UBS Targets Less-Wealthy Customers With Advice by Device

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The new platform for US customers is a test case for the Swiss bank’s digital-savvy chief executive, Ralph Hammer

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Now, UBS is moving toward the wealth curve to open up a larger profit pool — people who have $250,000 to $2 million to invest, but don’t want to trade their own portfolio or have one. Don’t want to hire a financial advisor. The target audience is approximately two million people who already have workplace stocks and retirement programs managed by UBS but have little other contacts.

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This strategy puts it in direct competition with mass market rivals such as Fidelity Investments and Charles Schwab Corp., as well as Morgan Stanley’s wealth management arm.

UBS wants to provide digital mentoring to these affluent clients through its tools. Advisors will be on hand by video to talk about planning big investments or life events UBS has found that most investors still want. UBS says Secret Sauce, a global team of 200 market forecasters, will stream investment ideas from its main investment office.

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The new platform is a test case for UBS’ digital-savvy chief executive, Ralph Hammer. That’s three decades after ING Groep NV. joined in 2020,

A pioneer in expanding through online-only banking.

A former digital-human channel UBS developed called My Way tripled investment assets last year to $5.1 billion, Mr Hammer told analysts in October. It allows clients in Switzerland and other parts of Europe and Asia to build and maintain portfolios in online sessions with advisors and UBS Research.

Consultants said the new US push takes a cue from rival Morgan Stanley, which has successfully brought in new clients by managing the company’s stock-compensation programs, then pushing those clients to pay for more lucrative services.

On Friday, analysts at BNP Paribas raised their rating on UBS stock to outperform from neutral, saying the digital-money project could be a game changer.

“They’re going to get great UBS content, great UBS intellectual capital, just distribute them in a different way,” said Tom Nartil, president of America at UBS. He added that UBS has a global perspective and capabilities that American money managers do not have, and “that’s our real difference in America”.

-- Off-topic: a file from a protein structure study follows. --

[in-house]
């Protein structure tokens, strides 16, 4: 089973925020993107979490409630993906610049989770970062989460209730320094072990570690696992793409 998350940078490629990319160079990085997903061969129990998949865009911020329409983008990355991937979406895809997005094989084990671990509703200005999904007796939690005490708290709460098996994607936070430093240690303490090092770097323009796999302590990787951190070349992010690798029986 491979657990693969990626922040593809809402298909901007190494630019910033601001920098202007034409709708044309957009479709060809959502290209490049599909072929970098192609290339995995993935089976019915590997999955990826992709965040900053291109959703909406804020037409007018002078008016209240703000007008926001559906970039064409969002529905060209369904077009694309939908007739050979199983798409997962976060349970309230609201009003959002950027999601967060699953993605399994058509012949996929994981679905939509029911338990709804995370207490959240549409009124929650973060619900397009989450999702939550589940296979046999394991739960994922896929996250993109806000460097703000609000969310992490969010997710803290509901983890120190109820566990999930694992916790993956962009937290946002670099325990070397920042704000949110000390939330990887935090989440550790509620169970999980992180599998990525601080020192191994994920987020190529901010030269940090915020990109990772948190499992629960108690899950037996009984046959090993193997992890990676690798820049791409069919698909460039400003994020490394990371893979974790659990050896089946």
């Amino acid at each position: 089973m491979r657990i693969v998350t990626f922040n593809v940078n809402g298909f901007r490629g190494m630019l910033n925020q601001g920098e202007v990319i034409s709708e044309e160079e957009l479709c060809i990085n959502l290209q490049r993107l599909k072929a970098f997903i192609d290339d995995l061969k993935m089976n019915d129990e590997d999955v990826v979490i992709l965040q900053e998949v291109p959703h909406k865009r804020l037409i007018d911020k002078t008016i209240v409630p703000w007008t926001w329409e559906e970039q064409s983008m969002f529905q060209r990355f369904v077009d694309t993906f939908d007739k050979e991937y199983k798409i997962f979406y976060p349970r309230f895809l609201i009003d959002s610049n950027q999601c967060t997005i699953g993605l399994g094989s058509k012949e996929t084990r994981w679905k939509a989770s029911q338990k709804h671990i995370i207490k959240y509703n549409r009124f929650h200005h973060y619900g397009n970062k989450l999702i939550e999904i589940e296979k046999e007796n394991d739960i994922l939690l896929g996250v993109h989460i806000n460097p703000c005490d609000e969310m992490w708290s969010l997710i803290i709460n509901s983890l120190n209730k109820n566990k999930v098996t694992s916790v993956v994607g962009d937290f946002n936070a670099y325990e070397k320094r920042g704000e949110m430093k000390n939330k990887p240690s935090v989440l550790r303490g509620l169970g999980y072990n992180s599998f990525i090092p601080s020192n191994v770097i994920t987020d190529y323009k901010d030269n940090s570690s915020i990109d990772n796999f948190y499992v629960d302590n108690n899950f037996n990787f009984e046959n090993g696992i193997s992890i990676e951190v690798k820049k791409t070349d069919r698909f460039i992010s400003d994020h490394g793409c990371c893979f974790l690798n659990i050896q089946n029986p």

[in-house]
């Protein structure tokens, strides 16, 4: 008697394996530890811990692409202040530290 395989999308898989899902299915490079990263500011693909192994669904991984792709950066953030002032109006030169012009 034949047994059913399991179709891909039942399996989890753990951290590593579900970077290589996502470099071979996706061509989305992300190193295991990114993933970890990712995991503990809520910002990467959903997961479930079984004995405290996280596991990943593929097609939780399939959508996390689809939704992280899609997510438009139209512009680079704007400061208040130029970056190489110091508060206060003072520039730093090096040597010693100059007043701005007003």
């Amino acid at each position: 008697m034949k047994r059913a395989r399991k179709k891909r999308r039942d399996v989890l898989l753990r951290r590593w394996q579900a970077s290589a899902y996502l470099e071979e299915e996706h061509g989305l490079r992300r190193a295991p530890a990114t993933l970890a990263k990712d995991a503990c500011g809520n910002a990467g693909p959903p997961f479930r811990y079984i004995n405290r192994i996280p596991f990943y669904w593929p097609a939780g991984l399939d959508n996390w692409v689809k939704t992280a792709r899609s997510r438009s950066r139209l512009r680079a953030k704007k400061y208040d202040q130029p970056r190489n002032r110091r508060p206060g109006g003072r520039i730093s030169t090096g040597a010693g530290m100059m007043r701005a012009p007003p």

UBS expanded its footprint in the US by purchasing US brokerage Penweber in 2000. This further advanced the brokerage while trading on UBS’s global reputation. UBS also got into hot water with regulators and in 2009 admitted to helping thousands of US customers hide income from tax officials.

The move to online advice will reduce the share of client revenue that goes to UBS’s army of personal financial advisors. Its profit margin in the Americas wealth division was 20% in the third quarter, less than half that in Europe and Asia. UBS had 6,266 financial advisors in the US at the end of September.

The bank accumulated deferred tax assets in the US after huge annual losses in the 2007–08 global financial crisis, meaning earnings go to the bottom line, an incentive for the country to make more of its profits. Those tax assets are not finding value in the stock price of UBS, which has outperformed most European peers but traded at a discount to large US banks, analysts at BNP Paribas said on Friday.

Some of the bank’s old guard had previously been cautious on the so-called largely thriving market, fearing it would undermine the exclusive attractiveness of UBS. Shortly before Mr Hammer took office, former CEO Sergio Ermotti said UBS was focusing on the richest Americans and did not need to follow US wealth rivals going “downstream”. At home in Switzerland, UBS has customers at all ends of the spectrum, but maintains a more distinctive brand elsewhere.

US rivals have continued to wholesale. Online and discount brokerages such as Schwab and Fidelity are raking in the most digitally advised assets at the end of 2020, with about $118 billion at the end of 2020, according to William Whit, strategic advisor at Eight-Novarica Group.

Startups and digital financial institutions such as Betterment reported $86 billion in advisory at the end of 2020, while full-service advisory firms such as Morgan Stanley and Merrill Lynch fell behind with only $37 billion. Eight-Novarica estimates that the market is growing by 32% annually and will reach $960 billion in 2025.

At the $250,000 to $2 million level for the new platform, “they’re heading to the top where hybrid digital is best placed to offer,” said Mr. Whit.

Write to Margot Patrick at [email protected]


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